Paseo de Todos: In Transit

Last weekend, I went to Paseo de Todos again.

I won’t recount how excellent it is because there are too many other posts, and nothing really that different happened. Suffice it to say that it was a good time and well worth the trip.

However, this time, my good friend didn’t drive down anymore.

I agree with not driving on so many levels, though, in the past, when I knew that there was a ride available, I jumped on it.

Now, with the van gone, I took the trolley.

It’s possible to ride one’s bike down there, but as my princess discovered, it was rough in some parts. For me, I just didn’t want to make such a hard trek.

The trolley was actually really easy to pick up as it was just down the hill from my job.

The first train, green, was pretty easy, but I had to change the blue line. I did that as soon as possible.

Unfortunately, I found myself in a loop as I was actually on the orange line. Oops.

A passenger was nice enough to tell me what train to get on.

I switched trains in the beautiful downtown station. It was nice to see an urban area that was also San Diego.

On this train, two families merged. One lady with four or five children including a baby. One of the other children said about her, “That baby can fight good!”

The other four children were by themselves. The oldest was ten, I don’t know how old the youngest was: probably about five or so.

Anyway, one of the children had a bag of chips which he shared with all the others both in his family and the other children.

These children surrounded my bicycle. I told them they could hang on to it, and one child even lay his head back on the pannier.

My bicycle got really heavy with all the children hanging on it.

I wanted to lean it against the wall, but some dudes who had been on the train since before I got on were leaned up against the wall, and they had prevented me from doing so. I made a note to be more aggressive about this in the future.

Finally, I changed trains again, and a preacher guy with a bible and cross would not move when I asked him politely so that I could put my bike against the wall. I explained that I was trying to be polite and I didn’t want to get in the way. Then he ran off in a huff.

Next the conductor came and yelled at me to get out of the way because the train was changing direction. Usually, I would have been OK as bikes are relegated to the back of the train even though, I feel that they are better suited to the handicapped area as long as there are no handicapped people.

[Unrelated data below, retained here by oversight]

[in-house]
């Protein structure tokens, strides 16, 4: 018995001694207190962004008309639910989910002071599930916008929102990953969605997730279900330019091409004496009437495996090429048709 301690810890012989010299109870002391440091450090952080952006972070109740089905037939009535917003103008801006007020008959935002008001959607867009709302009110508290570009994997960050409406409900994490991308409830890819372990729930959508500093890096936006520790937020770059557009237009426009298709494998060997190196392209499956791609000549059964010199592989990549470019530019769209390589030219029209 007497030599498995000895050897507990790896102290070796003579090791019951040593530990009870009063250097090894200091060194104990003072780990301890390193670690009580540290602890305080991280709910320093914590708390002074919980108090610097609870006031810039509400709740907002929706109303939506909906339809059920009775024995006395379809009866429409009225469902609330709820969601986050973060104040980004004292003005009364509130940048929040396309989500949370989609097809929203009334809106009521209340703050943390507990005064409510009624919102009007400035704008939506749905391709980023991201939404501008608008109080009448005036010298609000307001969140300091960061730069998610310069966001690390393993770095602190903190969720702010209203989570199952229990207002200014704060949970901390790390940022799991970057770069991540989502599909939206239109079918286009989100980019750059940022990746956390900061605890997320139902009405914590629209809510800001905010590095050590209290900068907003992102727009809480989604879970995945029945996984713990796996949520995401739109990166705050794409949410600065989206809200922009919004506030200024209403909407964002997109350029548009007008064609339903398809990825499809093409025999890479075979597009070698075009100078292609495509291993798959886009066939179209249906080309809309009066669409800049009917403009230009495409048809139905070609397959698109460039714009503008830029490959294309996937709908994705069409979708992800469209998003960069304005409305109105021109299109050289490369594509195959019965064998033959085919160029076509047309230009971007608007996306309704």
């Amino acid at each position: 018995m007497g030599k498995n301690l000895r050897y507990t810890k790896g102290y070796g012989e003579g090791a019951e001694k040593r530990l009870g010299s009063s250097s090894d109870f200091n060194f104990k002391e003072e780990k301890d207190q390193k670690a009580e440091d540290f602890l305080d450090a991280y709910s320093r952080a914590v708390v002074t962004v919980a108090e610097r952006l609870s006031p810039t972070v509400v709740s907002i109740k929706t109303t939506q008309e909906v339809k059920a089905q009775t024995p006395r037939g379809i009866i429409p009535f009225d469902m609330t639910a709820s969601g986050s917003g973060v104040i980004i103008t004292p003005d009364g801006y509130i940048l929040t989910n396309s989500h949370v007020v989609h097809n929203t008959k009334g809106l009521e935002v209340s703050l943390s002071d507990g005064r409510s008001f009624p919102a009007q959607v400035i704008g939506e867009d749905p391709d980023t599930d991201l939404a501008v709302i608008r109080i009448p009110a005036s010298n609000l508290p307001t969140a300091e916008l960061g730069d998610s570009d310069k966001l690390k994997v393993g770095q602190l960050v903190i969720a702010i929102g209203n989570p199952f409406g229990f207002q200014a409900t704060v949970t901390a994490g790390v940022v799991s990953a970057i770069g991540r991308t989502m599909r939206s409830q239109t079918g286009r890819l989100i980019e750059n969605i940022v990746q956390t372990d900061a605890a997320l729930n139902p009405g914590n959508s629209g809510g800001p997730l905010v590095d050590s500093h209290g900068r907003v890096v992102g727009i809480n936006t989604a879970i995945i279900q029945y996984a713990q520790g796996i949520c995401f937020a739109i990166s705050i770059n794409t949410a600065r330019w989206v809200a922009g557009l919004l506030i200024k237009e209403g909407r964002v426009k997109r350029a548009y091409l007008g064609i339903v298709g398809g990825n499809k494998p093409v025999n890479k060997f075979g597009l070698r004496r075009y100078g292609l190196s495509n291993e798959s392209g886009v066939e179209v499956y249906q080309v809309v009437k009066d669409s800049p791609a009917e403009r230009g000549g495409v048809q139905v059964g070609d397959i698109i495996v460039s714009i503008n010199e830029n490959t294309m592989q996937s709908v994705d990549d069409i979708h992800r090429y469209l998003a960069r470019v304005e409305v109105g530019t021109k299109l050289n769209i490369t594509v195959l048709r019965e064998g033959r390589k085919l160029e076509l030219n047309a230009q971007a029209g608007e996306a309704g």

Where we stand currently blocks an entire door and puts us in the way of a large space especially if there are two bikes and when people don’t allow us to put them against the wall.

Later on, as we rode the bus home, we noted that perhaps people hated bicycles so much because the so called accommodations are so inadequate that they put us in people’s way and they “make people hate us.”

I don’t want to be in the way nor hated.

The children were as well behaved as one could expect especially the four who were alone.


2 Responses to “Paseo de Todos: In Transit”

  1. Aaron Garland Says:

    Fun trip. I like riding the trolley too. I also agree that bikes are in the way when facilities and infrastructure are not designed for them. I feel this way on the road too, especially on high speed roads, where poor road design causes us to be the subject of the rath and scorn or vehicle drivers. I think I would find my trolley riding experience more pleasurable if there was a place for my bike, and if when seats were available I could sit down, rather than hold on to my bike.

    • Fred Says:

      I often lock my bike up in handicapped area when there’s nobody there. When the traffic is light on the train, I’ll sit in the back and hang on to my bicycle.

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